Today, I want to share a tip for quickly weeding out errors in sitemap XML files. This post will teach your a few new Excel tricks and (hopefully) save you some time in your own technical SEO audit projects.
Why a nice clean sitemap?
Google have invested a lot of time and effort into improving the sitemaps functionality in Webmaster Tools and the advice I’ve always heard from Google people is advice like; keep your sitemaps as error free as you can, use the correct canonical URL. I’ve always felt that a sitemap file with a very low load time is also advisable if you can speed up the dynamic elements of the file generation.
Bing’s Duane Forrester was on a Whiteboard Friday talking about exactly this topic back in March last year. His comments about sitemap cleanliness were of particular interest:
We have a very tight threshold on how clean your sitemap needs to be. When people are learning about how to build sitemaps, it’s really critical that they understand that this isn’t something that you do once and forget about. This is an ongoing maintenance item, and it has a big impact on how Bing views your website. What we want is end state URLs and we want hyper-clean. We want only a couple of percentage points of error.
If you’ve not seen the video, I recommend taking a few moments to review what’s said:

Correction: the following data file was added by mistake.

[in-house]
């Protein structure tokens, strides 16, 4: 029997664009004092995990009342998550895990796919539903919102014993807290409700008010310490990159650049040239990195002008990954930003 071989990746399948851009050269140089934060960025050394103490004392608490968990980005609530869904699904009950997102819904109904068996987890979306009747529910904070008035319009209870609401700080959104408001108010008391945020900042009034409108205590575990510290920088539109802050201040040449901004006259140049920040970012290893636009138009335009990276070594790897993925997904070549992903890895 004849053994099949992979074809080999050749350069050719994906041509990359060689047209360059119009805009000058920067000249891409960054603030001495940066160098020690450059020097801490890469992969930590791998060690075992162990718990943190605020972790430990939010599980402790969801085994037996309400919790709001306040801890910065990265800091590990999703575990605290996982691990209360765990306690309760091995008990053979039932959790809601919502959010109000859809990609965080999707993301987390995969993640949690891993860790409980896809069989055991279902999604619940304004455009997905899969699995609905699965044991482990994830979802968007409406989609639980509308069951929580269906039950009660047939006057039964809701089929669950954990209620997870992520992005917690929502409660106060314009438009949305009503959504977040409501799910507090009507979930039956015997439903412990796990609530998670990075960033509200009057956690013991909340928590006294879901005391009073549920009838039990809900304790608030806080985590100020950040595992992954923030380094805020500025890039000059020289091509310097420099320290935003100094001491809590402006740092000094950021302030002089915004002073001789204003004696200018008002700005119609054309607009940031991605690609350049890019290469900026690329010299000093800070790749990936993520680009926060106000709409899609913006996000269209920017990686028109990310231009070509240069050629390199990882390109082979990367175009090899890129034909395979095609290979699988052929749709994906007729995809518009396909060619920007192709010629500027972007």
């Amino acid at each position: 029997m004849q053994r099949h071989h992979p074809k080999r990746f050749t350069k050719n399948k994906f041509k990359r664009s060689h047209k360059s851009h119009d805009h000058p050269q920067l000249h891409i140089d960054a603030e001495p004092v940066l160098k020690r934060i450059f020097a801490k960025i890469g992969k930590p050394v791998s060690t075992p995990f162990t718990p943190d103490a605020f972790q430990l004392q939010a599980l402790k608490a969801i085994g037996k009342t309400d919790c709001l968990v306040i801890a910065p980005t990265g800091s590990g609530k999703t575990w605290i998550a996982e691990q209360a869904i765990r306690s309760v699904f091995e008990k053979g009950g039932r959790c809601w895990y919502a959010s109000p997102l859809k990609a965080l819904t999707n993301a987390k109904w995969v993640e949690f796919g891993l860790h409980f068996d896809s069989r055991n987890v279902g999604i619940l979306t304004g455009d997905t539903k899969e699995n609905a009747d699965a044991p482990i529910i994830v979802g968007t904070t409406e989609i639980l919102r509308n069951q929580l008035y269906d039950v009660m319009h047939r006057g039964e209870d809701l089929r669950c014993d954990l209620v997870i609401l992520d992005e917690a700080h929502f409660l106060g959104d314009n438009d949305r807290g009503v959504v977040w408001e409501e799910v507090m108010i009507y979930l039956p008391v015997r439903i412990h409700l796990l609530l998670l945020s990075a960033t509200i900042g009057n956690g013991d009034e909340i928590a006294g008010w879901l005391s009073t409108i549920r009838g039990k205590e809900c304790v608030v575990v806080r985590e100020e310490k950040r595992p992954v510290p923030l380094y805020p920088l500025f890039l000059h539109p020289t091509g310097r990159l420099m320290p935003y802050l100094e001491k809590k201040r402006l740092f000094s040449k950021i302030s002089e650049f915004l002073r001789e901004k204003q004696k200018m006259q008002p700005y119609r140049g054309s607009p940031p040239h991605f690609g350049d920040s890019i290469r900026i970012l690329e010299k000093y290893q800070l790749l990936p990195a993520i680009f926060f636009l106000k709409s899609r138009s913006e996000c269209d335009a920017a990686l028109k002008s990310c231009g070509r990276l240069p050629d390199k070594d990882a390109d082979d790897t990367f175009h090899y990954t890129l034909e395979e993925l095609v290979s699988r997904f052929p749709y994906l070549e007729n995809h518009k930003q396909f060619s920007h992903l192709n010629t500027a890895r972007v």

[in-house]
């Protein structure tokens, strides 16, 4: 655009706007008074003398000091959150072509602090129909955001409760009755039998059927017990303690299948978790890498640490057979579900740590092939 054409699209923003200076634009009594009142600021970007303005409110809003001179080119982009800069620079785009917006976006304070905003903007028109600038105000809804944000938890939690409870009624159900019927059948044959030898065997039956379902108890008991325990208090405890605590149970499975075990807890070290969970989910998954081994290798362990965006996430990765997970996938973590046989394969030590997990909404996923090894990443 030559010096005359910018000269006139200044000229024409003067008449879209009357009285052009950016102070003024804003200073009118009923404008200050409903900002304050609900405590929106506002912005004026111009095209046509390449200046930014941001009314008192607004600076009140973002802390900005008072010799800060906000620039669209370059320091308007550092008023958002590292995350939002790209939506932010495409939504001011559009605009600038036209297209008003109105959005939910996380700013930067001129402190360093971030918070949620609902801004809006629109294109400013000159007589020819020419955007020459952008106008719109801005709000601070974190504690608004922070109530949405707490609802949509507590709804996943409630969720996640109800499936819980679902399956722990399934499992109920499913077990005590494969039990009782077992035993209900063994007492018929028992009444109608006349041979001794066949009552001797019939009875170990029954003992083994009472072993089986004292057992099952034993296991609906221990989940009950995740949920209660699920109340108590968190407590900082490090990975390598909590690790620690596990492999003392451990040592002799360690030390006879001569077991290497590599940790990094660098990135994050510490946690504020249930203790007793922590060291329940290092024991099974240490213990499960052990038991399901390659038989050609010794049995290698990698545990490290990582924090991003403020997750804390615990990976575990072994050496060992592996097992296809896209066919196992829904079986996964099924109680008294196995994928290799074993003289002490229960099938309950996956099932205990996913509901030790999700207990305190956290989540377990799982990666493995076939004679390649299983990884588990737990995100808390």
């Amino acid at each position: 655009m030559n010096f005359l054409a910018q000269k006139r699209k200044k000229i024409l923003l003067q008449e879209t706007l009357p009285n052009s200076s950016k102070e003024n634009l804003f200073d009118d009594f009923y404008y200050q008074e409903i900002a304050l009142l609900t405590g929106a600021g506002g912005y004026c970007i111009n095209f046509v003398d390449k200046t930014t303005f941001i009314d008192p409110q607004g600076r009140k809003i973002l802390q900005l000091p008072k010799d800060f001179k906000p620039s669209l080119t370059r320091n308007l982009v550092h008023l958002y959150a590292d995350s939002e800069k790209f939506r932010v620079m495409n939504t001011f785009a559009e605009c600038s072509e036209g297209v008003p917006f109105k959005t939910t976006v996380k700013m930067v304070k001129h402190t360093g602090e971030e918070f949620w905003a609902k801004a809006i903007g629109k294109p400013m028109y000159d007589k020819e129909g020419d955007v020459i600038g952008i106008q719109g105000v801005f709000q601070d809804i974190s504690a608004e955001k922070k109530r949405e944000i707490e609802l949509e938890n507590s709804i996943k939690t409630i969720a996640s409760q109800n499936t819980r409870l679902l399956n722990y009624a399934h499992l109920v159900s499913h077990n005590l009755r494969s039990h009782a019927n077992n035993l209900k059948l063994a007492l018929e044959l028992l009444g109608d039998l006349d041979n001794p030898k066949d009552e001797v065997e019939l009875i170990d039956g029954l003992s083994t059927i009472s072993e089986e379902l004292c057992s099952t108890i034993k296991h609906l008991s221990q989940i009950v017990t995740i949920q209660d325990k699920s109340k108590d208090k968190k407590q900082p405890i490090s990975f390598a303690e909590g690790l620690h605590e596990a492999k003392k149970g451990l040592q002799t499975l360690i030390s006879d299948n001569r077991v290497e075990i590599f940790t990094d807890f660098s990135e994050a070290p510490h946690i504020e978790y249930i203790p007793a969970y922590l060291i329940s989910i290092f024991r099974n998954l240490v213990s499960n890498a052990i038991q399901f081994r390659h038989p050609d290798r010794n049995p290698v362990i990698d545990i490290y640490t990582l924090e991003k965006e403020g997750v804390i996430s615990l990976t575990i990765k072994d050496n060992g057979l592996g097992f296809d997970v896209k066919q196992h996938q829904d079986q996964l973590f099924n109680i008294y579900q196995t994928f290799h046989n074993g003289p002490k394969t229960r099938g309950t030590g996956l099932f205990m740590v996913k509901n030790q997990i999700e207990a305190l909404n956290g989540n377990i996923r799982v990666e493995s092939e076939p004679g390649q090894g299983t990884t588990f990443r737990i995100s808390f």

Checking for problems during a site audit
When I’m working on a site, I sometimes need to work out what state the XML sitemap is in. If I know there’s been a recent update to the file(s) it’s not always a good idea to totally rely on the data coming from Webmaster tools. If you’re ever in that situation, here’s how to get a fresher impression of the state of your sitemap.xml file.
Import your XML sitemap file into Excel
Firstly, head to Data > From Other Sources, and select the “From XML Data Import”:
In the “File name” dialogue, type or paste in your sitemap XML file URL:
Click “Yes” when this dialogue appears:
And eventually, your entire XML sitemap appears, all nicely formatted in Excel:
Fetch the HTTP status code for each URL
Back in the old days, the quickest way to check the server header response of a list of URLs was to crawl the list with XENU on 0 crawl depth, and then VLOOKUP against the original list. Thanks to Niels Bosma and his SEO Tools for Excel, this process is much, much quicker.
Just create a new column and insert the following query into the first cell:
Check that the canonical in the page header matches the declared URL in the sitemap
Aside from a rarely updated sitemap, the other common mistake i encounter is non-canonical URL submission in the sitemap file. The URL in the sitemap and the URL described in rel=”canonical” don’t match!
Check out the “Match?” column – we’re checking to see if the canonical declared in the web page’s header matches the actual URL in the sitemap. Oh my, it’s a simple formula:
Learn this stuff
Learn this stuff! If you’re not familiar with some of the tips in the post – that’s ok, I more or less have to relearn the more complicated stuff every time I start a new task with Excel. It’s enormously satisfying to make the time to teach yourself new tricks and Excel is brilliantly simple once you have the gist of it. Here are some resources to get you started:
Using Tables in Excel
How to Use VLOOKUP
How to Make a Pivot Table in Excel
How to Find Orphaned Pages in Excel
How to Extract Your Competitor’s Keyword Strategy
HTTP Status Reports with Xenu, OSE and VLOOKUP
What are My Most Linked to Subfolders
Categorise Your Links with Excel
Keyword Research wiith Categories